Dear Joe Colombo, you taught us about the future
on this occasion Milan Design Week 2022presented by GAM Modern Art Gallery in Milan Dear Joe Colombo, you taught us about the future Curated by Ignazia Favata. From May 24th to September 4th, exhibition Dedicated to this Italian industrial designer, focusing on his wide range of work, and his constant progress and interest in new forms and ideas. The exhibition showcases a variety of materials from Colombo’s work – including the iconic Boby storage unit, The Tube Chairand spider table light – showcasing his irrepressible imagination and the strong imprint it has left on the design world today.
Image © Ignazia Favata-Studio Joe Colombo (also head portrait)
prophet of design
Joe Colombo (1930-1971) was one of the most iconic Italian designers of the 20th century. Known by many as a “prophet of design”, he is known for creating design and the modularity and functionality of furniture between art and industry. In Dear Joe Colombo, you taught us about the future, GAM Gallery of Modern Art (see more here) presents original prototypes, sketches, models and photographs, tracing the rapid development of Colombo’s short life and conveying a strong impression of his immense productivity.
The itinerary begins with the designer’s first experience in the 50s with Movimento Nucleare, the avant-garde art movement founded by Enrico Baj and Sergio Dangelo. In fact, the exhibition includes a cross-section of Colombo’s Nuclear City (1952), in which we can see a futuristic residential development with multiple underground levels for transportation, warehouses, retail functions and other services.
Image © Ignazia Favata-Studio Joe Colombo
The exhibition delves into Joe Colombo’s personal life and also tells how his father’s death and his involvement in the family business led him to abandon the art world. This experience has proven to be crucial for designers, who have the opportunity to familiarize themselves with new construction and production techniques, as well as new plastic materials. A few years later, he sold the family business and opened his first studio in Milan, devoting himself to industrial design and mass production.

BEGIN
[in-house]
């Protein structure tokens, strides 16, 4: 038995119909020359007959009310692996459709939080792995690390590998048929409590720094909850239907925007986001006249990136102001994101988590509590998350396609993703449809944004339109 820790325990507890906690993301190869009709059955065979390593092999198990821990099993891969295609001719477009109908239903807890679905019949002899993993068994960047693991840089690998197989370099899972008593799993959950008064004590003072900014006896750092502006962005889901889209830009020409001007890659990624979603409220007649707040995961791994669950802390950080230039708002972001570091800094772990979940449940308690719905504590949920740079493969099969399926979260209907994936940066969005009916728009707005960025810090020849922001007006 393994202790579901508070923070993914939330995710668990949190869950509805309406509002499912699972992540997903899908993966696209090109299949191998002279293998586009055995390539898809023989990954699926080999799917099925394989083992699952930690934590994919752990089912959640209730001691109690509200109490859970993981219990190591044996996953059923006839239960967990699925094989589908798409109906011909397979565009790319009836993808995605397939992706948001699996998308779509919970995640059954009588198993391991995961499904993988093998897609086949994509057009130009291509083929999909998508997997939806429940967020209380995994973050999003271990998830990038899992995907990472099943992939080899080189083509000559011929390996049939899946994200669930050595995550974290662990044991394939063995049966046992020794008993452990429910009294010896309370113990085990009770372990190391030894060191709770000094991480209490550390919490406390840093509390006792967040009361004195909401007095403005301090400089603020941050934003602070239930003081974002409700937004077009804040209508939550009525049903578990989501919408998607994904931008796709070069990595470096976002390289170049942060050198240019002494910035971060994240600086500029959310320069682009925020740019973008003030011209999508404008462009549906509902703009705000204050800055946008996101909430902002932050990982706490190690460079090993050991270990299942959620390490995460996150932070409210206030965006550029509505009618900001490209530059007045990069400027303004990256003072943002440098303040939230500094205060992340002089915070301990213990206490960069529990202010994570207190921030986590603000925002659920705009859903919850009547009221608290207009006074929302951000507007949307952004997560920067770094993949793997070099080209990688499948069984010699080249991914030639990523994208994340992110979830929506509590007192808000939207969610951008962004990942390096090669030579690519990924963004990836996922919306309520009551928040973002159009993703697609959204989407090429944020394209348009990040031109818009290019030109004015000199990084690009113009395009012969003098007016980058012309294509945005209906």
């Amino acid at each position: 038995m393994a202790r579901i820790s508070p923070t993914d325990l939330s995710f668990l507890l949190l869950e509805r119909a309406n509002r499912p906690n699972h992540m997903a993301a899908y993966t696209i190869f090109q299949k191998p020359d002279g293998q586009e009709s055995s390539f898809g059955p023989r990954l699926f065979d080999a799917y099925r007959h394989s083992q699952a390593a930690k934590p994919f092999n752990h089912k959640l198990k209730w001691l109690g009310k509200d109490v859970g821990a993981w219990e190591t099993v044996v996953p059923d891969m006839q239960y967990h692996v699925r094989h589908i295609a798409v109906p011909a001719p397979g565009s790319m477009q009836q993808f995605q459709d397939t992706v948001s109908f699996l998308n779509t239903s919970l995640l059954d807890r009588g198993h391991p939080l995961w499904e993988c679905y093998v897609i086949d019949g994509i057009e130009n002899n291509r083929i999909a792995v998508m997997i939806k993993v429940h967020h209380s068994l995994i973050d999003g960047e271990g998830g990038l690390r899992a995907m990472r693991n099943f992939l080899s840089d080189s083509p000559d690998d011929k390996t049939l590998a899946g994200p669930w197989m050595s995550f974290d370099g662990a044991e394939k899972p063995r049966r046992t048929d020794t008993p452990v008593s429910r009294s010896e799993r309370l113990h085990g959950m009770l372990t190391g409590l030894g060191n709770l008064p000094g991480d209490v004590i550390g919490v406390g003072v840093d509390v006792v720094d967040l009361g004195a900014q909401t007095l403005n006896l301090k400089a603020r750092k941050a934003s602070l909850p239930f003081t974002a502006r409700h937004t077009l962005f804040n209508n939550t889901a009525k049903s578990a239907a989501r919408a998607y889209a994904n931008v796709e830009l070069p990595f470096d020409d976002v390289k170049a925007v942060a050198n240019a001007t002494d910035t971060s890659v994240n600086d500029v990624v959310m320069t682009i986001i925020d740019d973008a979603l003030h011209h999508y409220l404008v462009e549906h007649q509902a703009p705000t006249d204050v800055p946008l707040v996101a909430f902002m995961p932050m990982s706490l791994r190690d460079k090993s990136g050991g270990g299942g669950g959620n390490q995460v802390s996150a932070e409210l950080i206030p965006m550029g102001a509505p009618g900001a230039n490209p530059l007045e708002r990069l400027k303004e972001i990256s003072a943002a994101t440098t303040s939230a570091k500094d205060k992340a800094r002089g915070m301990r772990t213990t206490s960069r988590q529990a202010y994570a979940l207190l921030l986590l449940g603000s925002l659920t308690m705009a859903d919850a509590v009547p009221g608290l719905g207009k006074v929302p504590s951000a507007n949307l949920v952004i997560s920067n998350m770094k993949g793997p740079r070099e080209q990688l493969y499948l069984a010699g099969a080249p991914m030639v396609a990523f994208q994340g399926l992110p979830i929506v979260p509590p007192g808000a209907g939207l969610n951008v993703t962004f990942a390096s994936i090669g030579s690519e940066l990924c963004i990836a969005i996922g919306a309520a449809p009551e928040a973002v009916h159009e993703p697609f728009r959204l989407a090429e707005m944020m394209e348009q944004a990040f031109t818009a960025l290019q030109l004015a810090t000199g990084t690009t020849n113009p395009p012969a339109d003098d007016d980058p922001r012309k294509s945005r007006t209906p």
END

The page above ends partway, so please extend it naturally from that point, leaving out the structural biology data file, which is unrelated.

Colombo’s designer career began around 1962, and in just a few years he created many of his most recognizable designs.He also started a series of fruitful collaborations with important companies such as cartelSanotta, Stirnovo, Alessi and Rosenthal, most of his designs are still in production today.
Joe Colombo, Elda per Longhi Spa, 1963. Codice 0129, Courtesy of Longhi Spa
The exhibition continues to reveal Colombo’s experience in the 60s, beginning in 1964 when the Continental Hotel in Platamona, Sardinia, received the In-Arch Award for the methacrylate false ceiling. In addition, it showcases the first acrylic lamp he designed for O-Luce, which he won a gold medal at the 13th Milan Triennale.
Colombo’s abstract abilities developed during the first years of his activity, while his subsequent concrete abilities developed during his work with his father’s firm. Skills and characteristics allow him to come up with objects with new shapes and materials, as well as innovative concepts that reflect future life. His ability to escape from the built environment, his fickle imagination, and his passion for mechanics and ergonomics and psychological research have led him to create radically innovative projects such as programmable living systems, multifunctional monoblocs, Boffi’s MiniKitchen and Box 1 are La Linea. His innovative works also include the Habitat Futuribili Visiona 1 for Bayer, the overall furniture unit for MOMA or his residence in Via Argelati in Milan.
Joe Colombo, Acrilica per OLUCE srl, 1962. Codice 0260, image courtesy of Oluce srl
Joe Colombo, Spiders of OLUCE srl, 1965. Codex 0061
Joe Colombo, Mini Coupé based on OLUCE srl, 1967. Codice 0265, image courtesy of Oluce srl